Letcher County Schools have ordered Chromebook computers for every student and every teacher to allow for online learning as the district tries to cope with challenges presented by the COVID-19 pandemic.
Superintendent Denise Yonts still had no recommendation to make to the Letcher County Board of Education for when school will start.
“We’re looking at mid-August or late August,” she said at the board’s regular meeting Monday night.
Officials are attempting to navigate conflicting information about safety standards and predictions of a second wave of virus cases in the fall, when experts say the first wave isn’t over yet. Plans must be approved by the health department as well, officials said.
Yonts said district staff members are still working through possible solutions, but “things are changing daily.”
She said the district has to meet five standards before the health department will allow it to reopen schools — maintaining social distancing, frequent hand washing and surface hygiene, universal cloth face coverings, daily temperature checks, and helping the local health department with contact tracing if a student or staff member tests positive for the virus.
At this point, Yonts said the district is still planning rotating schedules with some students attending school on Mondays and Wednesdays, and doing virtual learning on Tuesdays, Thursdays and Fridays. The rest will attend school on Tuesdays and Thursdays and do virtual learning on Mondays, Wednesdays and Fridays. The district will also offer the option of students doing all of their lessons via the Internet at home.
“Right now, it’s going to be really dependent on what options our parents choose,” she said. “We are trying to give our parents the options because we know there are so many fears and worries, as well as students with health conditions.”
Yonts said she has talked with the health department weekly, and had it look at plans for best practices for some sports practices that have started back up.
“I get so many questions about athletics, which is heartbreaking,” Board Member Robert Kiser said. “Too many parents are more worried about athletics than they are about education.”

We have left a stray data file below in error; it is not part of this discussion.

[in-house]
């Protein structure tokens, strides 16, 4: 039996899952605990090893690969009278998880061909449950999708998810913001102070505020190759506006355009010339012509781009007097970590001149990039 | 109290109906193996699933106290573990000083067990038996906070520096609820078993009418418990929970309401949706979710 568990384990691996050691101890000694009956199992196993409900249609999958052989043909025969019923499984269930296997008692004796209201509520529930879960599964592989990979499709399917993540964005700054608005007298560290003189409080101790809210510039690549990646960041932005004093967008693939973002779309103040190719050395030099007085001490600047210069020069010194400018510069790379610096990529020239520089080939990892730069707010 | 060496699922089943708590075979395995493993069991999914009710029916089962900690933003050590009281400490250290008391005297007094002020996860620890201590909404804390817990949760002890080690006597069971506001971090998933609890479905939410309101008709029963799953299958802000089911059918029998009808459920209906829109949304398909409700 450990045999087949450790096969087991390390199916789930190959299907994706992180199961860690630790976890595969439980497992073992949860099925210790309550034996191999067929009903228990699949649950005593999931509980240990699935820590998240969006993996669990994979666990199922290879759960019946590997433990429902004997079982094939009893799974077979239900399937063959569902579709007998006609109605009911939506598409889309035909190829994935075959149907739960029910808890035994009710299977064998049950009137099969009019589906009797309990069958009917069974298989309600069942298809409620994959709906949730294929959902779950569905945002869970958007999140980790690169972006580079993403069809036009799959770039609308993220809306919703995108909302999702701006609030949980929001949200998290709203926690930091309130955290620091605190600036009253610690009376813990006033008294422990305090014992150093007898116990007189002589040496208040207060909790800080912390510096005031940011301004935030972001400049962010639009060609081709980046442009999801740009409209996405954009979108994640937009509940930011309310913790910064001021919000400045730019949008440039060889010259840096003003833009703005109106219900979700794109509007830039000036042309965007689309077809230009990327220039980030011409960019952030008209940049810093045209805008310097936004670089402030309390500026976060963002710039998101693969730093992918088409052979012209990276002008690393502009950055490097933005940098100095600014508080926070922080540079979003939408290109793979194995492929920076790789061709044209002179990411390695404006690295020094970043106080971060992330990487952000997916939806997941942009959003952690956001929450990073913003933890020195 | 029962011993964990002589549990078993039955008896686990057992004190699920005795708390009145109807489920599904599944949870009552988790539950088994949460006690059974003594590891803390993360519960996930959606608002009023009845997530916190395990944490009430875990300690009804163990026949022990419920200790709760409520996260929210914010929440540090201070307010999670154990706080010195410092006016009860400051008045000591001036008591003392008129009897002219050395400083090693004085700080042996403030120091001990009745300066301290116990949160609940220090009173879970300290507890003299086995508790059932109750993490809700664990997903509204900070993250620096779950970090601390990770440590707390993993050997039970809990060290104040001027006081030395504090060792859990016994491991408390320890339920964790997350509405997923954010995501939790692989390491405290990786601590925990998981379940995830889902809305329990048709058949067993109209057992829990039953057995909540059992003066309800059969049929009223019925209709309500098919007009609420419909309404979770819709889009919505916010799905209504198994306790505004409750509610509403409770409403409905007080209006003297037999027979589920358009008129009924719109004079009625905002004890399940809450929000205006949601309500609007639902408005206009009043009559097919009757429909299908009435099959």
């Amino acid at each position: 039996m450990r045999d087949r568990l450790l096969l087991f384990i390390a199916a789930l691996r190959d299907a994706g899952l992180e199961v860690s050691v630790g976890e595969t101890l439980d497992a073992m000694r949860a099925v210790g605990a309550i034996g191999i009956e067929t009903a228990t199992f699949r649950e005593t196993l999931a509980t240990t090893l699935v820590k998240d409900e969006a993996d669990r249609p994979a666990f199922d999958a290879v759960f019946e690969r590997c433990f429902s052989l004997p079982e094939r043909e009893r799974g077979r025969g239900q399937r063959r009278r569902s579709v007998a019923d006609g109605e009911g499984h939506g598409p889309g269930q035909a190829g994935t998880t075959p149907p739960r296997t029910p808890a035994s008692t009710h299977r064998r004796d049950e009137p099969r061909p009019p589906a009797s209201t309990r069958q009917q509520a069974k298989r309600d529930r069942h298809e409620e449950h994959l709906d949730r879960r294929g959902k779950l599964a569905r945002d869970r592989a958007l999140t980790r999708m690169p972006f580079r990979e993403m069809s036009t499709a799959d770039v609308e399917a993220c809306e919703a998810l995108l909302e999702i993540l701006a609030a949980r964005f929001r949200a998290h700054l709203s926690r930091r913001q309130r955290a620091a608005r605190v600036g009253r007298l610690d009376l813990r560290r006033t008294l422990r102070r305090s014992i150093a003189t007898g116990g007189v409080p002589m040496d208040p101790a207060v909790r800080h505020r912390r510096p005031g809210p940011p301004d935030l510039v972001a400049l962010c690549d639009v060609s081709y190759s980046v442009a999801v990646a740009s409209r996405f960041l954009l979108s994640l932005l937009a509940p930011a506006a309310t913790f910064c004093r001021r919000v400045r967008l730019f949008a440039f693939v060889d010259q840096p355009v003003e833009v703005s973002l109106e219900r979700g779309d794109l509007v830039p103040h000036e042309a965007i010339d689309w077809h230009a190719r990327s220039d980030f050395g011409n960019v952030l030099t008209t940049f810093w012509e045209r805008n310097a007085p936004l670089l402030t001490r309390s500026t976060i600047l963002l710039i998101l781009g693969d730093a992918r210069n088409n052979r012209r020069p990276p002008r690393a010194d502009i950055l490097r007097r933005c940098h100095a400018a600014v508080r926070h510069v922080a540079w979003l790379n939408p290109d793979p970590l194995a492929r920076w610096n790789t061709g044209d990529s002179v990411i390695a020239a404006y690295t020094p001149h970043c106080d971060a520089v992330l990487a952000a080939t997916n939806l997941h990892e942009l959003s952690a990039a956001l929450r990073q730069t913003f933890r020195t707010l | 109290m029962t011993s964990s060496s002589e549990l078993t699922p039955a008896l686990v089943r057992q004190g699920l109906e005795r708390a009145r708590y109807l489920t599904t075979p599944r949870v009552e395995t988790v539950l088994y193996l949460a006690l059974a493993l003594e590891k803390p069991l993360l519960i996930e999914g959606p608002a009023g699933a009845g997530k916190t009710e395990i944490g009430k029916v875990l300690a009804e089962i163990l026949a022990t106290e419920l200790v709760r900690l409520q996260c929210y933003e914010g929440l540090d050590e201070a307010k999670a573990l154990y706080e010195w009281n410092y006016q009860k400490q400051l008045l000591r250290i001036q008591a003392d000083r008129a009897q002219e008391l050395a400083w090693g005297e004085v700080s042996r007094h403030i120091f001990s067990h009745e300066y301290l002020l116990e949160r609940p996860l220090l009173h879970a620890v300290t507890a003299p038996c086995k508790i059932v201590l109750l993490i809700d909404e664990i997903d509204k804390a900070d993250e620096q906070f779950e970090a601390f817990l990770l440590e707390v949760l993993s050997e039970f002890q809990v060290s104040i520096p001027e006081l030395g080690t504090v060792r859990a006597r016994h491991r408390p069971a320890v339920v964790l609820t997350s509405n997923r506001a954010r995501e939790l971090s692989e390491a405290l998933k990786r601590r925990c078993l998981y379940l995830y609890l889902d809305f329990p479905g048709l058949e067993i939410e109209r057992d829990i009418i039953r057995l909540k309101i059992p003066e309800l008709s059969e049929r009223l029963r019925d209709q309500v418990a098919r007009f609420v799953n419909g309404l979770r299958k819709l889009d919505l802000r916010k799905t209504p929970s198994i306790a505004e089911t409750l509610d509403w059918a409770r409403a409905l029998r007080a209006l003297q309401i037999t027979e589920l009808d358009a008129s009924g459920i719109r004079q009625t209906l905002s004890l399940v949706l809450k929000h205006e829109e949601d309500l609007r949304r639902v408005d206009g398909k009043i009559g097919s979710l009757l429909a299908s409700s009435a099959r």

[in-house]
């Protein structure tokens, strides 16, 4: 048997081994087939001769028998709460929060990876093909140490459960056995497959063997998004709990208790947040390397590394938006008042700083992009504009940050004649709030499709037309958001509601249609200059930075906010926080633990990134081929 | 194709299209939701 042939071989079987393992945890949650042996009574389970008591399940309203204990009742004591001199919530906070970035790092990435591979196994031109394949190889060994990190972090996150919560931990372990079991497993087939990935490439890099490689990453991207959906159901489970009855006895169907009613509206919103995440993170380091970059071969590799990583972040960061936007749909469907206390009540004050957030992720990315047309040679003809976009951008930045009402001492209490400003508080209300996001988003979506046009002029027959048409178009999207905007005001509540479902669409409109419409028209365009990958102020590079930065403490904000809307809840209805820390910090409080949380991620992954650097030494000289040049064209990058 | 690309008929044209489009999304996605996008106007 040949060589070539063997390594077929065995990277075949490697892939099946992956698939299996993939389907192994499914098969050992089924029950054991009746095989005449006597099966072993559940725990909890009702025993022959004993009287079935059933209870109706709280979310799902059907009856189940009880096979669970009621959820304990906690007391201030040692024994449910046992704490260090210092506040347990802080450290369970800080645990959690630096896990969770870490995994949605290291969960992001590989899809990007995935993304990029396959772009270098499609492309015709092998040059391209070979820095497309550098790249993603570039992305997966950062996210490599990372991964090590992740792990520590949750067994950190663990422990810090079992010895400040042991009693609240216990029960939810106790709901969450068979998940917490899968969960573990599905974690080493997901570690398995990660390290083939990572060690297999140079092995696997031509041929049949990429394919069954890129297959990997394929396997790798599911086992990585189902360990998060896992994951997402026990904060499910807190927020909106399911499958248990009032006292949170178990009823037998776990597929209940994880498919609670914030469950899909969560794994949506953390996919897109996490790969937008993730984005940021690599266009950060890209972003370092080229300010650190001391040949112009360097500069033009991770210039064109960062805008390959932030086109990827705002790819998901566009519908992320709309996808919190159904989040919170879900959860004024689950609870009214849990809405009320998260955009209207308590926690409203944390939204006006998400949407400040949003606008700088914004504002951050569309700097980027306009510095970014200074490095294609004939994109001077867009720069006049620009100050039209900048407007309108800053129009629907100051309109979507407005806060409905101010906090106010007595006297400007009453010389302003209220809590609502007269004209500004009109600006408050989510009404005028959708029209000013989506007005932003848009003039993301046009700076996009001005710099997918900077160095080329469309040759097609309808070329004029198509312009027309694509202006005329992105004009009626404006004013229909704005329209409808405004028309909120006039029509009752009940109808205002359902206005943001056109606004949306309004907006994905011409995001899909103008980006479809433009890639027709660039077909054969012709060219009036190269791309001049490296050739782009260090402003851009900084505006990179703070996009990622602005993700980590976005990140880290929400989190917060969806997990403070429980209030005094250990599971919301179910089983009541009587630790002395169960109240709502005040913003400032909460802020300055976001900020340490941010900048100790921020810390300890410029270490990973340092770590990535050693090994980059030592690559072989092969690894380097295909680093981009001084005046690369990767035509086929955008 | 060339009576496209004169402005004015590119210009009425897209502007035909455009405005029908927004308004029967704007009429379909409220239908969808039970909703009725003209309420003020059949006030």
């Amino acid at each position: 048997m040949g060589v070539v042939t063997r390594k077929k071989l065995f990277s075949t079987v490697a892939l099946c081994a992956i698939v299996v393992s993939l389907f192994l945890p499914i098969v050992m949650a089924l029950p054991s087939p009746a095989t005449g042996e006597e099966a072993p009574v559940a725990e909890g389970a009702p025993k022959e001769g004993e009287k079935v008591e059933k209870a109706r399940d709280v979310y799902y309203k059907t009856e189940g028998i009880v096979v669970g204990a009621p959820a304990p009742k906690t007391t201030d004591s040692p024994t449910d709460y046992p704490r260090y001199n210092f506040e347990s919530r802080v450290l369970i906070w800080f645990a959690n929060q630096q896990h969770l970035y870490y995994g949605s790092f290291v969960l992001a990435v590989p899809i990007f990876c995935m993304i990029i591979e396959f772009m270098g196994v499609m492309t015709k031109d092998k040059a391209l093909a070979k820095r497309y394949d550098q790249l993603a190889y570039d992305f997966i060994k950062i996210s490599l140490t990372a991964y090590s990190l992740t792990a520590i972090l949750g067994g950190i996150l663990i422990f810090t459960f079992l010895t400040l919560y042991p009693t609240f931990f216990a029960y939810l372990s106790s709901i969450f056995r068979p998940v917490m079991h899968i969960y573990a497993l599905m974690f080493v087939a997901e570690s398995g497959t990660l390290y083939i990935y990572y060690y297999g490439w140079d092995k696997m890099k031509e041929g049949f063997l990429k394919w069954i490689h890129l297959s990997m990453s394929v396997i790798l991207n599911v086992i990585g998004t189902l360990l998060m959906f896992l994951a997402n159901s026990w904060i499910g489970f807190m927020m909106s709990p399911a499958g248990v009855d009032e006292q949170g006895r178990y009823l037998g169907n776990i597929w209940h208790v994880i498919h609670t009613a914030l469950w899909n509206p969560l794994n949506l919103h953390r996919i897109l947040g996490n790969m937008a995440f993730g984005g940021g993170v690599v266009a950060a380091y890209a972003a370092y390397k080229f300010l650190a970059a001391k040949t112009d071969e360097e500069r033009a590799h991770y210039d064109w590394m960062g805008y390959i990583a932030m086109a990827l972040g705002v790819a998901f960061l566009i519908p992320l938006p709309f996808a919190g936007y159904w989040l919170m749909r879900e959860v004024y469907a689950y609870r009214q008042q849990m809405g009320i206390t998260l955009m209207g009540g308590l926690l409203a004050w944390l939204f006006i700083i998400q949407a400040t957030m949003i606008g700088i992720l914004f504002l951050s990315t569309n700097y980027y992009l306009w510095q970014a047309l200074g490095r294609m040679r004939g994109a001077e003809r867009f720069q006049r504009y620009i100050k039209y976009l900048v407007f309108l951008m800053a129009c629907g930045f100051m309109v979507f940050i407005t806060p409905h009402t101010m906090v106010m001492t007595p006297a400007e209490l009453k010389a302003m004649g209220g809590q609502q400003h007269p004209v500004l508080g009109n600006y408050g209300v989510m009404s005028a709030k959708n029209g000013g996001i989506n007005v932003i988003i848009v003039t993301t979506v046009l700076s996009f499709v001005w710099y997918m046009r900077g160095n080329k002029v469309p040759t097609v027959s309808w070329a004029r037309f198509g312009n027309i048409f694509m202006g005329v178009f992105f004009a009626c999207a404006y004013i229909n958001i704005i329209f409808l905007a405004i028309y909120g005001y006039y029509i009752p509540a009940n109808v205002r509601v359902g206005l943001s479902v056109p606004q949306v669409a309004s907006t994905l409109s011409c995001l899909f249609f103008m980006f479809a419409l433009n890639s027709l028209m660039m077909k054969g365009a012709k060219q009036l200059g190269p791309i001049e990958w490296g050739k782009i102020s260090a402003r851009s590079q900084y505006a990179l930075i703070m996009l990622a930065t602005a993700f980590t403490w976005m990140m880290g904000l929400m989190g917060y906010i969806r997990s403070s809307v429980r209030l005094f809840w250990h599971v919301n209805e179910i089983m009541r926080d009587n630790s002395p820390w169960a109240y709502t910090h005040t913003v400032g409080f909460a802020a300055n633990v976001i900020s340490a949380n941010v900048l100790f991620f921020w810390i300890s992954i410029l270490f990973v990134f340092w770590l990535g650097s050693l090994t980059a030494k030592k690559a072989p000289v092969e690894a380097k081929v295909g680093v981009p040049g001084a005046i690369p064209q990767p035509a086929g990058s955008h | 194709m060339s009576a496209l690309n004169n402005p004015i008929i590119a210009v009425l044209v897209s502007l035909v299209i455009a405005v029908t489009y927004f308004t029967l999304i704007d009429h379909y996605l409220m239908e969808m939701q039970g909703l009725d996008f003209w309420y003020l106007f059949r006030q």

Kiser also questioned how the two-days-on, three-days off schedule will work when both parents work in so many families. Yonts said that’s something district planners are still working on. She said with the new laptops and virtual learning, students can access class lectures and homework any time, including nights or weekends.
Kiser also questioned whether the district can “get back to sort of normal” even if a vaccine is created.
“All they really tell us is until a vaccine or a cure … the best way to stop the spread of is to social distance, wear a mask and wash their hands,” Yonts said.
Kiser agreed, saying that even with a vaccine, there is no guarantee that the schools can return to normal.
“Viruses mutate so easily, I’m not so sure that even if we get a vaccination for this one, in three months it might mutate into something that that vaccination is no longer good for,” he said.
Board Chairman Will Smith said he is seeing more and more parents as restrictions on businesses loosen and people are getting out in the community more. All of them, he said, have questions about what the board is going to do.
“It’s hard to give them any answers because we don’t have any answers,” Smith said. “We can tell them what we’re looking at and some of the answers, but till September rolls around, we don’t know,”
He said the fact is that there are “no good options, but we want to come up with the best option we possibly can.”
Yonts said educators have learned “a lot of valuable lessons” from the spring semester, when students were sent home to stay in March. Among those lessons is a need for more video of teachers instructing so students can view it anytime.
She said the two-day schedule will also allow students to have “some continuity” and allow teachers to address any issues student may be having with their lessons while at home.
Later in the meeting, the board approved the annual order allowing the superintendent to do whatever is necessary to open schools in the fall.
Also at the board meeting Monday, Yonts announced the retirement of Letcher County Central High School Principal Gracie Maggard and the appointment of Scottie Billiter as principal at the school.
Billiter holds a doctorate in education and has been assistant principal at the school since it opened. He was principal of the old Letcher High School before its consolidation with Fleming Neon High School and Whitesburg High School.
The board approved a contract with Kentucky River District Health Department for school nurses, and a memorandum of agreement with Mountain Comprehensive Community Care for mental health services.